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Europe’s central bank reveals drop in Euro Zone card fraud

The latest figures from the European Central Bank  (ECB) show that card fraud is at its lowest level in the Euro Zone since it began reporting data, after a 12% drop in card-not-present theft.

In its findings for the full year 2021, the ECB reported a total of €1.53bn in card fraud, the lowest level in the year since 2016 when it first reported the data. During the period, a total of €5.4trn was spent using cards in the Single Euro Payments Area.

Since reporting began, the level of card fraud was highest in 2019 when €1.87bn from a total value of €5.16tn.

The vast majority (84%) of card fraud in 2021 was the result of card-not-present scams, but this was down 12% compared to the full year 2012, according to ECB figures.

Card-not-present fraud, where a criminal uses card details without the physical card, continues to increase alongside the growth of e-commerce. Criminals are using sophisticated methods to glean payment card details, including malware and phishing scams.

The ECB said the fall in card-not-present scams reduced after the introduction of strong customer authentication (SCA) as part of the EU’s Payment Services Directive (PSD2).

Under the SCA rules, certain online payments require two methods of authentication from the person making the payment, such as a password, biometric authentication or having a phone that can identify them.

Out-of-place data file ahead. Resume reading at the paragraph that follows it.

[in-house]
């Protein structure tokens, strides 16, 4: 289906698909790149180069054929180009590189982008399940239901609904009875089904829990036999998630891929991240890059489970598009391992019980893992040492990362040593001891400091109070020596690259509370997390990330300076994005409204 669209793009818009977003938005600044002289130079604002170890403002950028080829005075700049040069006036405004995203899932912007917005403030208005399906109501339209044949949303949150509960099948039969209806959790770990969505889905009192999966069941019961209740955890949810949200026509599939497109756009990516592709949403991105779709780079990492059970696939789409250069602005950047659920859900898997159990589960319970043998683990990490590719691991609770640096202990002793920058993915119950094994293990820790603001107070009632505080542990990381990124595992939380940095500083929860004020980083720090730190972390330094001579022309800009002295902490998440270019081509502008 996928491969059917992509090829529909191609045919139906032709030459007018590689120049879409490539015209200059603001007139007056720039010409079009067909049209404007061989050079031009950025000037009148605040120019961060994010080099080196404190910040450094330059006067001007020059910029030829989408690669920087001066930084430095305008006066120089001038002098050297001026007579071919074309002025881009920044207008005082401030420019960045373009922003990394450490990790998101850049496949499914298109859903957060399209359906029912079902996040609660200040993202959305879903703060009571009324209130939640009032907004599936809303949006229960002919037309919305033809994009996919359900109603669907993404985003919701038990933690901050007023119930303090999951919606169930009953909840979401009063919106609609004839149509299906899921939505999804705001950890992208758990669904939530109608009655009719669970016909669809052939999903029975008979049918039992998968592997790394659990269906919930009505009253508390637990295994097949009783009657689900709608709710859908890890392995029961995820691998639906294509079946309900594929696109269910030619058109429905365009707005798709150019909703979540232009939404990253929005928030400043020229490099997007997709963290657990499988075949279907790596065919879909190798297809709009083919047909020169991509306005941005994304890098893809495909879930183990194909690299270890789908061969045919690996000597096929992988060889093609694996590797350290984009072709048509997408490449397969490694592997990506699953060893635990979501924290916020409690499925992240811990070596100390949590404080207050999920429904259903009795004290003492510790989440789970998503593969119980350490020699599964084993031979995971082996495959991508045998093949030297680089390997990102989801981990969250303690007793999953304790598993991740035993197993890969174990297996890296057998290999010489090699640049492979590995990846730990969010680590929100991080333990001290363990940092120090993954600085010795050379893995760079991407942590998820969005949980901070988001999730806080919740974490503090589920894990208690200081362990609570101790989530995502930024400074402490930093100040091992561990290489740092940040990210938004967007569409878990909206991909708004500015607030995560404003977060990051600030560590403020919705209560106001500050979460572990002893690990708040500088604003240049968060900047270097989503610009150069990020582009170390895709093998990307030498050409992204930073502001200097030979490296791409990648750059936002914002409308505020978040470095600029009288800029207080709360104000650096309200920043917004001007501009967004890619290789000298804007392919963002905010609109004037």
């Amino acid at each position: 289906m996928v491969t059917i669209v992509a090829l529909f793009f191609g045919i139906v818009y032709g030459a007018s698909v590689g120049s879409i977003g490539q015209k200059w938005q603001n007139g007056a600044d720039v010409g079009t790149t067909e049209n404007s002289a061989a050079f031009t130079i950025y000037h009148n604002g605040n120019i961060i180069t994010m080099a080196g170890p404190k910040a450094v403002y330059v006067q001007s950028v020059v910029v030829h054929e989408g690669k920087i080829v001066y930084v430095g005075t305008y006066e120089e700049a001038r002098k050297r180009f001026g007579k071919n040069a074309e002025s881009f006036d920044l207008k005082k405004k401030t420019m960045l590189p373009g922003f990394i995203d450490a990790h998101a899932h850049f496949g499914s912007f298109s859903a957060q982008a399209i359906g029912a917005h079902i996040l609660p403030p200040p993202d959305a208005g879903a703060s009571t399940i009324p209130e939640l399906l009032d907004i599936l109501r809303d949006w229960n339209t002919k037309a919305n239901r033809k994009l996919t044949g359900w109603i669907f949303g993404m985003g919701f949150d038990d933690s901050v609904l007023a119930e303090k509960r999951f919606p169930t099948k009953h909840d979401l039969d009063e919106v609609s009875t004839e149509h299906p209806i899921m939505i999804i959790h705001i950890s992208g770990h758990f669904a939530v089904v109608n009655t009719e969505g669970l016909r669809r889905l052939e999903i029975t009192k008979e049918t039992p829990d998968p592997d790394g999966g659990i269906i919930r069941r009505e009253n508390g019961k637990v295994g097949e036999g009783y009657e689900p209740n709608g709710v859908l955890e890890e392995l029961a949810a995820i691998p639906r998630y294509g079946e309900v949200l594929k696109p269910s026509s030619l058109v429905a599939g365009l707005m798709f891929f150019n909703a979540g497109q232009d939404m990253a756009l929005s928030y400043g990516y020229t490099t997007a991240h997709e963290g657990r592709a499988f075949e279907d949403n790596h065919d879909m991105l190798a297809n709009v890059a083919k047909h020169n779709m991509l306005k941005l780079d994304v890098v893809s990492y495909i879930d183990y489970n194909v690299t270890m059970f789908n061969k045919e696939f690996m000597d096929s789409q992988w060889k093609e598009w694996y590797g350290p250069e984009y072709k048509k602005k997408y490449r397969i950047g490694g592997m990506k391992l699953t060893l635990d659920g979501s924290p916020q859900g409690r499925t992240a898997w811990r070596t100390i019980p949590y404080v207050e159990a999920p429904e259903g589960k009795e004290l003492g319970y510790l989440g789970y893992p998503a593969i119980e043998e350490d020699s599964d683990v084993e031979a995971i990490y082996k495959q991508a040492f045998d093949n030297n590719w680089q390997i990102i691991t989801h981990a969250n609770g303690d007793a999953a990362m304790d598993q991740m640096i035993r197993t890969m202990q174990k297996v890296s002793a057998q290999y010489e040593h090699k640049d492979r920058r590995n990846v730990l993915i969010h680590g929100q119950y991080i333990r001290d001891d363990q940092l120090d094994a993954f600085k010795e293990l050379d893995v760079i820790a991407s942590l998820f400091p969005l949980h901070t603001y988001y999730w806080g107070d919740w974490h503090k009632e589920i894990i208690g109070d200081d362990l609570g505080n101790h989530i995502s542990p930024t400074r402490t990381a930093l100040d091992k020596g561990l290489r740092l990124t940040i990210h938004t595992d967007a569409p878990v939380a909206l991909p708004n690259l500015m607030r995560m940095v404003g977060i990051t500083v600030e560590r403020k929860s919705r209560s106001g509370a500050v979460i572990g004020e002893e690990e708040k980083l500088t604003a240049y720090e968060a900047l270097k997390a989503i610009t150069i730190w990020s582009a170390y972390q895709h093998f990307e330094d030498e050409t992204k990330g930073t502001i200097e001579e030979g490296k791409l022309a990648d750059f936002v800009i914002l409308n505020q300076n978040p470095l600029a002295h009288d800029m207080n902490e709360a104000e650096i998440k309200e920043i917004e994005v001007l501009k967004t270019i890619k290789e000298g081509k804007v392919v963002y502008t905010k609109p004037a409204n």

The ECB said 63% of the total money stolen was in cros- border transactions: “As in previous reports, most of the card fraud in both 2020 and 2021 involved cross-border transactions. Although cross-border transactions only accounted for 11% of the total value of card payment transactions, they accounted for 63% of the total value of card fraud in 2021.”

The ECB said fraud data for 2022 is currently being collected.

In the UK, Authorised Push Payment fraud is a card-not-present scam causing huge losses. It occurs when criminals use fake websites and emails to trick consumers into authorising payments to them, meaning the transactions bypass the security systems banks have in place to prevent fraud because payment is already authorised.

This type of fraud caused losses of $789.4m to UK citizens in 2021, which could rise to $1.56bn by 2026, according to a report from payments software supplier ACI Worldwide and analytics firm GlobalData.

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